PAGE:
Activists and religious leaders in Vietnam have asked the government to release all detained demonstrators who opposed a highly controversial cybersecurity law
and a draft law on three special economic zones.
They say people from all walks of life have expressed deep concerns and claim the two laws could let Chinese expansionists usurp important places and information technology, allowing them to conceal troops in important zones before invading Vietnam. They said protest marches in many cities and provinces on June 10 opposing the two laws and demanding freedom of speech, expression, information, gathering and association were a good sign of citizens' desire for national existence, peace and development. Activists condemned authorities of Bien Hoa City, southern Vietnam, for arresting 52 protesters and imprisoning 15 for causing public disorder
. They said no organization or person was damaged or injured by the protest. "We demand the government free all jailed and detained peaceful demonstrators objecting the two laws," they said in an online statement issued on Aug. 4. The statement, signed by seven civil society groups and more than 100 former government officials, activists, intellectuals, priests and pastors, urged the government to return demonstrators' mobile phones, motorbikes and other possessions confiscated by police. Authorities should apologize and pay compensation to protesters who were beaten and detained illegally and inhumanely, they said. They urged the National Assembly to urgently pass a law on demonstrations stipulated by the constitution so as to bring vitality to political and democratic activities in Vietnam. On Aug. 5, hundreds of Catholics with lit candles attended a special Eucharist Adoration led by Father Anthony Dang Huu Nam at My Khanh Church in Nghe An province. They objected to the two laws and raised banners saying "No leasing communist Chinese land, even one day." They also prayed for peace and justice to be practiced in the country and for prisoners of conscience to be freed. An online referendum on the draft law on economic zones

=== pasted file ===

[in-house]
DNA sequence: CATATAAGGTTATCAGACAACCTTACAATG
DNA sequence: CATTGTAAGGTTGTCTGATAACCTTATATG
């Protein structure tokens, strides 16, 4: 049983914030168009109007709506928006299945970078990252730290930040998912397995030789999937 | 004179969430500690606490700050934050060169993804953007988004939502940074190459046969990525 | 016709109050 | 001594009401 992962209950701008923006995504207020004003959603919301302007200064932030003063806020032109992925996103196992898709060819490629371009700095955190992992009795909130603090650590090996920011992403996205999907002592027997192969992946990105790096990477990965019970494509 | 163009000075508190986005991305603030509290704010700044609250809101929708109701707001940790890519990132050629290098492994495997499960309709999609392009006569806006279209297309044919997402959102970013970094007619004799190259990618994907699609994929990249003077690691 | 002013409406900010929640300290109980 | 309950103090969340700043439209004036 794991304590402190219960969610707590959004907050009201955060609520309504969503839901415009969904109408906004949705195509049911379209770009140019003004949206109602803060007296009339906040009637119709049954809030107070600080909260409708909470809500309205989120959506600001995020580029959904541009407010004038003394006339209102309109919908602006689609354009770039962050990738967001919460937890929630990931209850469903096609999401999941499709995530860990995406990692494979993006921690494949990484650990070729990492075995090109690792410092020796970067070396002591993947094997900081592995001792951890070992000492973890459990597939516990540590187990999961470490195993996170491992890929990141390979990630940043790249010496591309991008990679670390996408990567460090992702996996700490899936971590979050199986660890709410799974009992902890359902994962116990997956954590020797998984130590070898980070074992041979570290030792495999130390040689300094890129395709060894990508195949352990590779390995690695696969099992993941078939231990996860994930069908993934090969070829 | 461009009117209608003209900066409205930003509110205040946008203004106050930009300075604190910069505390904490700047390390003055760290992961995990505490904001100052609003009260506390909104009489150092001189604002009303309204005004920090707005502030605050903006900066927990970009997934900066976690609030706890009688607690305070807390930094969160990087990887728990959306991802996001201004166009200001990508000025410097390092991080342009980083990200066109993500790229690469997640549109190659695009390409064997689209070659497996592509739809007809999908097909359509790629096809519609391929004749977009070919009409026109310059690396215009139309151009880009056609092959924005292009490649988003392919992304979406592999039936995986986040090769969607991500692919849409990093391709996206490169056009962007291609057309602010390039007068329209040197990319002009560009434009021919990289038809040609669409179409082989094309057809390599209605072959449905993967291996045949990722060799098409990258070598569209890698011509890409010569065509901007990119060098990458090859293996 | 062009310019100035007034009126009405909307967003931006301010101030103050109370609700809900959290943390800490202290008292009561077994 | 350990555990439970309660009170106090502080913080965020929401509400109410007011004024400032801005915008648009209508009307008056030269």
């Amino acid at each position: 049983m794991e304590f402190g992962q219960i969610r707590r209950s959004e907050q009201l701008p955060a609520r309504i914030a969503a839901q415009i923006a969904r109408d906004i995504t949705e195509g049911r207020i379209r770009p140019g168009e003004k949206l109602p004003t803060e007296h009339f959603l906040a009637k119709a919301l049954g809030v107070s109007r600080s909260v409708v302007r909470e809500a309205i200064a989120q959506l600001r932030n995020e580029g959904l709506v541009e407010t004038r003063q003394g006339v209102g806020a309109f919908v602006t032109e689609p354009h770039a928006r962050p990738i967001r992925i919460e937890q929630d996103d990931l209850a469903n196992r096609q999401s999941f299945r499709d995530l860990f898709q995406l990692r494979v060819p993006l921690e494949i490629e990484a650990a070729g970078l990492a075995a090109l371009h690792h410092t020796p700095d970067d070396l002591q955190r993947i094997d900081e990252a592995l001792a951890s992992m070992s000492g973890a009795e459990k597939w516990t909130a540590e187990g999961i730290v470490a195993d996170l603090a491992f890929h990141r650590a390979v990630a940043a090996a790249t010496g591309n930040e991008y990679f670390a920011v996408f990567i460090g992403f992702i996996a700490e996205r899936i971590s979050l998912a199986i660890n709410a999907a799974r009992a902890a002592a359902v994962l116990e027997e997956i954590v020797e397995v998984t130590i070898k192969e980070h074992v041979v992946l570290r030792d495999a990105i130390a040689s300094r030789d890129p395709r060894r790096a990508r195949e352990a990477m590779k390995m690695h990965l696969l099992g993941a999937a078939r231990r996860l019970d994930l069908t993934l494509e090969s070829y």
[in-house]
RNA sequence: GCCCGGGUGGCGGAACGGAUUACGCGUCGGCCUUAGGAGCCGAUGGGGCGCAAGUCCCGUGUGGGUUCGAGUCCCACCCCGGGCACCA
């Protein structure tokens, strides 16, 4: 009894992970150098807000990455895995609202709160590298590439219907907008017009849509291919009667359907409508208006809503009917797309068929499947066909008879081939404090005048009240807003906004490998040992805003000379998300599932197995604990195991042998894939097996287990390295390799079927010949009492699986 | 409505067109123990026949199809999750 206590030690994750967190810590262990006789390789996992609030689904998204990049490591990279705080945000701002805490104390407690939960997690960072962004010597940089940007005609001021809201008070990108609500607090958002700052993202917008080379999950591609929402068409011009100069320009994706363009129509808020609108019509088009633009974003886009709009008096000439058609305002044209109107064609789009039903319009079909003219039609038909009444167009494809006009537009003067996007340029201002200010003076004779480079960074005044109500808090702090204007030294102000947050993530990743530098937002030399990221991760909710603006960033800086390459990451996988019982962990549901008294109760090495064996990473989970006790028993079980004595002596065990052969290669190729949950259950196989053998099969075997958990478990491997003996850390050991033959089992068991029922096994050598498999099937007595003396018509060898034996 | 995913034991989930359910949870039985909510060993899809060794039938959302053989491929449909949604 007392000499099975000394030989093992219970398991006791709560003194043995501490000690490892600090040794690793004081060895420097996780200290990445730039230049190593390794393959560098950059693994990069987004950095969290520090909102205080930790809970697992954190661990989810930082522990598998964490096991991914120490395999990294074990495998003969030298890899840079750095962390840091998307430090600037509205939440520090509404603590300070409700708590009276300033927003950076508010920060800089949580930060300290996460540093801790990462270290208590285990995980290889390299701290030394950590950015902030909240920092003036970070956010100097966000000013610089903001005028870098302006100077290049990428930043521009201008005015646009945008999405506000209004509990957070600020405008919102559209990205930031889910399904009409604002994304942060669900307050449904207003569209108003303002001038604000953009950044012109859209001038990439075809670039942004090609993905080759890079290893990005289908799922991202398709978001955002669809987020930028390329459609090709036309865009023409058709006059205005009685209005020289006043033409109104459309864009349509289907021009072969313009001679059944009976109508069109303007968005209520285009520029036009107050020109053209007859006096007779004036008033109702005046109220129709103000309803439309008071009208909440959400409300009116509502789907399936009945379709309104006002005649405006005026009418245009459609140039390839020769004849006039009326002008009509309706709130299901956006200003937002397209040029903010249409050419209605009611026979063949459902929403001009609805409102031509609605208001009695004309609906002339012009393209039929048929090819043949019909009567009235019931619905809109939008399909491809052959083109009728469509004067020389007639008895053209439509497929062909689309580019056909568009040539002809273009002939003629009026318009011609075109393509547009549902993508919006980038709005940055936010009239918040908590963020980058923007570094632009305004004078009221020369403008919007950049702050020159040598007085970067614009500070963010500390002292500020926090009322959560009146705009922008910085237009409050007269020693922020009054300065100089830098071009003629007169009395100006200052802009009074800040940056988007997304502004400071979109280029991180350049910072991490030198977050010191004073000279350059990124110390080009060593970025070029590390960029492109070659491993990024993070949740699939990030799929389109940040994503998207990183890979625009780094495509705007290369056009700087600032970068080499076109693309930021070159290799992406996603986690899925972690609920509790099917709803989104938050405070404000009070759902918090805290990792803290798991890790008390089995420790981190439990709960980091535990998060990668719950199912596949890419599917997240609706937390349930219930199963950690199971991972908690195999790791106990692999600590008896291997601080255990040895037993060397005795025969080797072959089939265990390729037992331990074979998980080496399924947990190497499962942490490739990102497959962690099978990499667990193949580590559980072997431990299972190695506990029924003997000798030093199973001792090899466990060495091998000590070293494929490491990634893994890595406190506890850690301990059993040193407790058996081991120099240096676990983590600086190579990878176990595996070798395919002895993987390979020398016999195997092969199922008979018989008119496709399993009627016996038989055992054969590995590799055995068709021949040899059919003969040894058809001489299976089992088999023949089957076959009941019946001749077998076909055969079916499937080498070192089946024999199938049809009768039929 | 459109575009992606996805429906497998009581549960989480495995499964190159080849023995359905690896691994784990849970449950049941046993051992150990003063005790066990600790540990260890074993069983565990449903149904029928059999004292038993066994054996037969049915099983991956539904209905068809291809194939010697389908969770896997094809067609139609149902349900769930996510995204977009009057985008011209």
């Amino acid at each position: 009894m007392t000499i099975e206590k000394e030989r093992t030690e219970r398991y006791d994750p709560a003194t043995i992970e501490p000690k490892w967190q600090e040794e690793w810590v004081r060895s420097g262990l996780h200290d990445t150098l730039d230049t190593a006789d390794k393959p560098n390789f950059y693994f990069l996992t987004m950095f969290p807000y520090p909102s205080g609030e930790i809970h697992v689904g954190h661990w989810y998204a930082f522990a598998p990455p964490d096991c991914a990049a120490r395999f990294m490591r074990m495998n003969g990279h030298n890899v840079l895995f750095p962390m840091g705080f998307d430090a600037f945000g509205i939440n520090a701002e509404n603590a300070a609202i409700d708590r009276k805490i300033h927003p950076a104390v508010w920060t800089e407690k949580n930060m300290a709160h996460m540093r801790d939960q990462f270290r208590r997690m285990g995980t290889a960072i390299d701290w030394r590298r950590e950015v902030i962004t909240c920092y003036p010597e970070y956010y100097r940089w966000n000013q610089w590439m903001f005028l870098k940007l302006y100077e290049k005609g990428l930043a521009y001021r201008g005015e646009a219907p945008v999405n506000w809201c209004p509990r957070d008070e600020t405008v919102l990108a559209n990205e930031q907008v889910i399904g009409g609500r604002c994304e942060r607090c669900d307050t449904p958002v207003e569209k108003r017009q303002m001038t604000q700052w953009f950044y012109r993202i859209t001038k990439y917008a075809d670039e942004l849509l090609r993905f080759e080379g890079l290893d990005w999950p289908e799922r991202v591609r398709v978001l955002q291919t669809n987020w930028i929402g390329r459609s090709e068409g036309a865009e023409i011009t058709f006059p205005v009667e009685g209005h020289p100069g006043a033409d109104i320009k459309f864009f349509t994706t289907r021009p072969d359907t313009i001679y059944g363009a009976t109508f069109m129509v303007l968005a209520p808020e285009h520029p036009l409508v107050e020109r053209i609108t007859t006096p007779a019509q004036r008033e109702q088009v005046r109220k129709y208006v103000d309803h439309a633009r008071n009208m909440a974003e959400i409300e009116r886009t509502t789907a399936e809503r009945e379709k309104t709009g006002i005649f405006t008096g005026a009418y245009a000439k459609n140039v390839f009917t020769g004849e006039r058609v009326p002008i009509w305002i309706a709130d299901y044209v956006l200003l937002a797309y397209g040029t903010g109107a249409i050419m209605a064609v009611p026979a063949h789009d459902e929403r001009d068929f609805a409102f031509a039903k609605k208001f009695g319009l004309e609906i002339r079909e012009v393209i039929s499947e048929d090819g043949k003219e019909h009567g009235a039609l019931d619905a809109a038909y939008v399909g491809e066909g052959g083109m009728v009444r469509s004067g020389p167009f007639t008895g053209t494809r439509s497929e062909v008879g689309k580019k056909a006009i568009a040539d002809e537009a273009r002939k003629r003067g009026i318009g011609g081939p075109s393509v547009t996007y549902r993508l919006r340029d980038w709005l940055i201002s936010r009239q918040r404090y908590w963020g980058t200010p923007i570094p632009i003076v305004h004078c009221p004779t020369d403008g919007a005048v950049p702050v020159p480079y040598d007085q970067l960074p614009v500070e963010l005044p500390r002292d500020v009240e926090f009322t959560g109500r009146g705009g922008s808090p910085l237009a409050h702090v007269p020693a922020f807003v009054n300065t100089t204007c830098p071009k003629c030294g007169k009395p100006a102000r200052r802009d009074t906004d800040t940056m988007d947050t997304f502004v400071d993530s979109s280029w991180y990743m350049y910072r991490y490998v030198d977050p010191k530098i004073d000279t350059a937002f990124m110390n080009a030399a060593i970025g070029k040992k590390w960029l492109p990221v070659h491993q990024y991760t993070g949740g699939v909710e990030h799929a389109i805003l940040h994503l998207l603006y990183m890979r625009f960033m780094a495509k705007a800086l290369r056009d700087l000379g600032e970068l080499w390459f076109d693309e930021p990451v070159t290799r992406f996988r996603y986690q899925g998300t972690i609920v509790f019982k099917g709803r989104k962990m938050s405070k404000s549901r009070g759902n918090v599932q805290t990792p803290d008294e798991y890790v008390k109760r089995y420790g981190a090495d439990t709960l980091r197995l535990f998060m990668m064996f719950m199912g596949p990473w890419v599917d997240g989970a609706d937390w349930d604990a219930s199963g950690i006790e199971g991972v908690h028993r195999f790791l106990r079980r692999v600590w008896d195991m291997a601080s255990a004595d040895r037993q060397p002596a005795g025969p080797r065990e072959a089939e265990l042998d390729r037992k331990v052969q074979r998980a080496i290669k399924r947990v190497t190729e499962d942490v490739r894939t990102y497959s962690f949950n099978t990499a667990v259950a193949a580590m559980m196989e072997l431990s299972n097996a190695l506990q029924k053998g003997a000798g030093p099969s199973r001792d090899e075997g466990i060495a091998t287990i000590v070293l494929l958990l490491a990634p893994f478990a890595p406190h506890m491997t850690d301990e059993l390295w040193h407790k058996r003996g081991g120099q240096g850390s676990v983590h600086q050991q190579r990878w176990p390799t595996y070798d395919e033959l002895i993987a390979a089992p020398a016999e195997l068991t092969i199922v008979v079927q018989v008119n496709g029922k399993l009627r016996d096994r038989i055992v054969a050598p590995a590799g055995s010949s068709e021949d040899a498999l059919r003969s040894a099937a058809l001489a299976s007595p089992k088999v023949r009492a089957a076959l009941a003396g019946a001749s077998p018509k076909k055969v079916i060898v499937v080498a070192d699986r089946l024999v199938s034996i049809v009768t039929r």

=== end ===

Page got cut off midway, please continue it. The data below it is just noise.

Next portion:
held by activists shows that 97 percent of 3,365 voters demanded the draft be repealed as of Aug. 6.